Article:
The other aspect of Cage’s music heard in these pieces is that of layering many unsynchronized sound sources as opposed to focusing on minimal, individual sounds (the exception may be Radio Music if performed with only one performer). He later cites David Tudor’s Rainforest, indicating that "One should go . . . to a multiplicity of sound sources, rather than to a few" (227). Cage was influenced by city sounds and the mass of sounds that exist in one’s everyday environment. In a radio discussion with composer Morton Feldman, Cage spoke about the change in his attitude toward the radio:

Many of Cage’s pieces can be played either alone or simultaneously with other pieces. Cage's layering further adds to the unpredictability of his works. In Imaginary Landscape No. 4 and Radio Music, completely unrelated sounds converge or occur close to each other, creating new and surprising sonic experiences. It is this idea that led me to create processes in Bits and Pieces based on randomly selected samples. As the samples are mixed and cut up, they create a sound collage that at times produces meaningful juxtapositions of sonic material.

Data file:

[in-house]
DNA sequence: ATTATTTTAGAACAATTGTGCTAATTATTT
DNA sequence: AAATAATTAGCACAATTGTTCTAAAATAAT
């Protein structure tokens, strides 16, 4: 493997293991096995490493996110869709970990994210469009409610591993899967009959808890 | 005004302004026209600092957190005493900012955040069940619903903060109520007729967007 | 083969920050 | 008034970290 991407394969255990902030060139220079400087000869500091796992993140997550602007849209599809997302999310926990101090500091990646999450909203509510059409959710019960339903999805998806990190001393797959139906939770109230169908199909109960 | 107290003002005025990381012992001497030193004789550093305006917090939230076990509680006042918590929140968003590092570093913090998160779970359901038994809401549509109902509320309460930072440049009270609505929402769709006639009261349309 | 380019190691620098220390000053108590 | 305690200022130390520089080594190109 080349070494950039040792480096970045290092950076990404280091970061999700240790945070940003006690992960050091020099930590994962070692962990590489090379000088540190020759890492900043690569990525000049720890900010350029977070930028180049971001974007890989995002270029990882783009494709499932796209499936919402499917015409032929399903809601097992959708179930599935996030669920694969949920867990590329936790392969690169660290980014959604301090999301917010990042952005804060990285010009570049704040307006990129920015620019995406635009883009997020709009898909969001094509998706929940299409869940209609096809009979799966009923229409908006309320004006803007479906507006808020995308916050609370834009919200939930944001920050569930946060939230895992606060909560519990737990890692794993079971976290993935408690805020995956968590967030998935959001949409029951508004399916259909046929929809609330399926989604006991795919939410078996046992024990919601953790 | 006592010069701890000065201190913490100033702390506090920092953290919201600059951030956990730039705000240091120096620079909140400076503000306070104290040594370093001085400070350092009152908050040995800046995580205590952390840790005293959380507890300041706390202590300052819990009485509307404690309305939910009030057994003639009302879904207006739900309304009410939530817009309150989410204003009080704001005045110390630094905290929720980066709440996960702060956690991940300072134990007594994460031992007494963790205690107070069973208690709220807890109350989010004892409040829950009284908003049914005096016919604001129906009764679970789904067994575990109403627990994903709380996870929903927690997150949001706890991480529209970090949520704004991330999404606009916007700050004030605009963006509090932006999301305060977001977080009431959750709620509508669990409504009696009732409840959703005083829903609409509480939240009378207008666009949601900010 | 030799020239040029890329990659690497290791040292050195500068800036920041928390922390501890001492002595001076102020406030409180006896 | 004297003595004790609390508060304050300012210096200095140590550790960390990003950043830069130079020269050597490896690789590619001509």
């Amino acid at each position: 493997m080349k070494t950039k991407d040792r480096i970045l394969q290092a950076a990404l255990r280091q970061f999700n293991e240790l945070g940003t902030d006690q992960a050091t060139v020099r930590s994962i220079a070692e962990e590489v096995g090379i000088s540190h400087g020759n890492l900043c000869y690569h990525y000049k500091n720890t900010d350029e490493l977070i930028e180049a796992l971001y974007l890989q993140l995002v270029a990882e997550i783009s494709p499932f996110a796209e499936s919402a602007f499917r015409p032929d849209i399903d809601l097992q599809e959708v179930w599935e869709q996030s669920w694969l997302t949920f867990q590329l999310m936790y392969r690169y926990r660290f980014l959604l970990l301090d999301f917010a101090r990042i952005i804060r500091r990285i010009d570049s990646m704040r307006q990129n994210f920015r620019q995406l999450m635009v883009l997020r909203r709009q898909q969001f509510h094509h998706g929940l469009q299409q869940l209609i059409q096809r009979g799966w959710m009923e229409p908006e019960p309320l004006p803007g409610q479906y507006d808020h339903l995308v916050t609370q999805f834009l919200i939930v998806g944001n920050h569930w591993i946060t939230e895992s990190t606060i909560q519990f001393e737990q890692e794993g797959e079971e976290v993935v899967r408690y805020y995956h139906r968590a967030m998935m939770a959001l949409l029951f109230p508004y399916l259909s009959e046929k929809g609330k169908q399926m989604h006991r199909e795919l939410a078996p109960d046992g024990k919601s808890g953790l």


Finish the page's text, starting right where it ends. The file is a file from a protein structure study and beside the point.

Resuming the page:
Bits and Pieces, like Schwitters's collages and Cage's radio works, takes preexisting materials and combines them in new and constantly changing ways. Unlike Schwitters, the material is randomly chosen, so the juxtapositions that occur are random, but intended. This is similar to the processes behind Cage's radio pieces. Bits and Pieces also differs from Cage's radio pieces in several important ways. Unlike the radio pieces, Bits and Pieces is not specific to location, i.e. it will sound the same if run from any server in the world. The sound sources on the Web are global, not local like radio. It is also not temporally specific. The sound sources, because they are recorded, will not change over time, and could be found at any time of day. It is, however, temporally specific in the long term. As new sound files are available on the Web, and old ones are removed, Bits and Pieces will incorporate the changes if run for several months or years.